I don't think any of R*'s games are really the pinnacle of ultimate "freedom". The most we've got even in the 3D era regarding missions was minor A or B decisions, but really no matter what we did the outcome would always be the same. The thing is we can still do that in the newer games, but they're a lot more sophisticated now with better cutscenes and cinematics in general.

 

During my two playthroughs of RDR2 it never crossed my mind "Geez I wish I could do X instead of Y" because the cinematic experience drove the game forward and it's not the type of game where I except to be able to do a mission in multiple ways.

 

 

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Jabalous
Posted (edited)
17 hours ago, SonOfLiberty said:

I don't think any of R*'s games are really the pinnacle of ultimate "freedom". The most we've got even in the 3D era regarding missions was minor A or B decisions, but really no matter what we did the outcome would always be the same. The thing is we can still do that in the newer games, but they're a lot more sophisticated now with better cutscenes and cinematics in general.

 

During my two playthroughs of RDR2 it never crossed my mind "Geez I wish I could do X instead of Y" because the cinematic experience drove the game forward and it's not the type of game where I except to be able to do a mission in multiple ways.

 

 

Exactly, and I think that one aspect has to be sacrificed for the other, which means that the more freedom there is, the less cinematic, believable and story-driven the missions will be. You won't get complete freedom and high-standard, coherent cutscenes in the same game. R* doesn't even advertise or market their games as having multiple, non-scripted ways to complete missions, and the game being open-world does not imply that it should be. I personally do not play R*'s games for puzzles and non-scripted mission design, but instead I do so for the exploration, story, presentation and atmosphere, all of which are more emphasized in the marketing than anything else. Yet, the game still offers options and some unscripted ways to progress through and finish a select of missions, but again, this is not Hitman and Arthur is not Agent 47. Finally, R* is actually aware of this 'criticism' and they have an opinion about it. Read what Rob Nelson says as quoted below.

 

Quote

 

GamesBeat: I really liked this game. I played all 105 missions. I had a colleague who felt like he wanted it to be more like Hitman 2, where you can go and do anything, tackle your target through many kinds of means. It seems to me that approach is not what you wanted to do or tried to do. Do you have a view on how you balanced this sort of directed story versus the openness of the world and the missions?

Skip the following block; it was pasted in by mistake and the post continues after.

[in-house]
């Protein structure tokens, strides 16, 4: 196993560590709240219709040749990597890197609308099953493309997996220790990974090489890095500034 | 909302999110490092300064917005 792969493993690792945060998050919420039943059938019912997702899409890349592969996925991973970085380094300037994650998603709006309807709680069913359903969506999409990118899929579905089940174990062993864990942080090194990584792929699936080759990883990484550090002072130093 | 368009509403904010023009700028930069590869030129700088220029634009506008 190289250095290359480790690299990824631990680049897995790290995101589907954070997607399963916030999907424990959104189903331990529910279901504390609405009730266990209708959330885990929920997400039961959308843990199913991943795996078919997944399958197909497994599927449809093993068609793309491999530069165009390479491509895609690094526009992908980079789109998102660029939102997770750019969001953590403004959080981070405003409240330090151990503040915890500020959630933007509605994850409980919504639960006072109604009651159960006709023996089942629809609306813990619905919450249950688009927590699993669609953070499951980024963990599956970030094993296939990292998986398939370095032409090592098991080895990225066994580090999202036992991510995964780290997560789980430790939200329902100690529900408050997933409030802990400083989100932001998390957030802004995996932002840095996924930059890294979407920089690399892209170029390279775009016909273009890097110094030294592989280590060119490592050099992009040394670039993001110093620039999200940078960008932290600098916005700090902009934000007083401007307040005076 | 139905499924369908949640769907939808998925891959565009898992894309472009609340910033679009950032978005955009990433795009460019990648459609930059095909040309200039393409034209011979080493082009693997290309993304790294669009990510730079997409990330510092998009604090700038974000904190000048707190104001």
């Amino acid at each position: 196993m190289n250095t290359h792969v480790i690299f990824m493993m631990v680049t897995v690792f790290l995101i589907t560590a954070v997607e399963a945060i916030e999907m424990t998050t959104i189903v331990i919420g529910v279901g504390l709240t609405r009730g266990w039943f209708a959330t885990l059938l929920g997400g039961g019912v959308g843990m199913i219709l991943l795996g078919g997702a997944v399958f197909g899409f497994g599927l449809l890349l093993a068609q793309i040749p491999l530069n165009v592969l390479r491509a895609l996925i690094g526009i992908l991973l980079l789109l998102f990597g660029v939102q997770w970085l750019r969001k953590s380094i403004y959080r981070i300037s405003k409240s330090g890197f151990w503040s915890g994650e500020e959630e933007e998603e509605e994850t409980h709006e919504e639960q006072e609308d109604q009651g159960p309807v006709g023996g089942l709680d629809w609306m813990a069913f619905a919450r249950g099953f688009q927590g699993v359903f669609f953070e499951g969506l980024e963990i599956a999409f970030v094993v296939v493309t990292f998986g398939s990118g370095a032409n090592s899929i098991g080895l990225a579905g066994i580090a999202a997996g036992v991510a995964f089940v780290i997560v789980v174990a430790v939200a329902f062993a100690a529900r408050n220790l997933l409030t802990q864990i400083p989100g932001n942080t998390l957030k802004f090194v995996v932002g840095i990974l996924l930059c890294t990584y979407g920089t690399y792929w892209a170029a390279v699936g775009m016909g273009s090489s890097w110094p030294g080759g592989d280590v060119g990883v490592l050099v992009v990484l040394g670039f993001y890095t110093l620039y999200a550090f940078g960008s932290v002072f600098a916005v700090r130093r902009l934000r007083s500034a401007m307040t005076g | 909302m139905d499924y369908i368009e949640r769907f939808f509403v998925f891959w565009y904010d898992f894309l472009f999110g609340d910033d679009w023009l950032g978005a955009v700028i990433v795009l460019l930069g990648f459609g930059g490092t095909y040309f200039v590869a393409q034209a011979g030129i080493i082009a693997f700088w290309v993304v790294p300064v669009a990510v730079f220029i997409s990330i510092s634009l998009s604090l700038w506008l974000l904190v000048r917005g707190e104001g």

Nelson: I think all of us feel like we want to approach any situation, anything, in any way we want and have it be credible. But that’s a big, big challenge. To do that and have it feel — it’s a big world and a big story, and I think it needed to be a big world and a big story for what we set out to do. But yes, we explored a lot of different avenues early in development, like more procedural approaches to things. Hey, it’d be great if this camp could totally grow and you could hire people from towns and come back and add to your camp. We explored, at one point, if you could take anybody fishing that you wanted at any time.

 

But what that ended up doing was a very procedural-feeling game. You’d write a bit of dialogue, beta a bit of dialogue, and go and make these AI-type behaviors. It didn’t feel like you’re on a thing with Pearson and Bill, or you’re on a thing with Javier and John. It felt like you were on a thing with AI that just looked like those people, but they didn’t behave like those people.

 

Unfortunately there’s no procedural system yet that we’re happy enough with to make the worlds we make. Our worlds are handmade. Our artists will use certain procedural tools, but they’re all curated by the artists. It’s the same for the content we make. For it to make you feel anything, it has to be made by humans. It has to be written and designs and shot and acted and processed and put into place very carefully. For things that happen in the world, we have to very selectively know when they’re going to happen.

 

It would be great if this was all open, but people have to make this stuff happen at some point. It has to be scripted so that it all feels right. I don’t think there are procedural tools that will make it feel real.

 

 

Edited by Jabalous

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Shauny7488

Less freedom or less side activities to do? There isnt much to do aside from missions in gta 5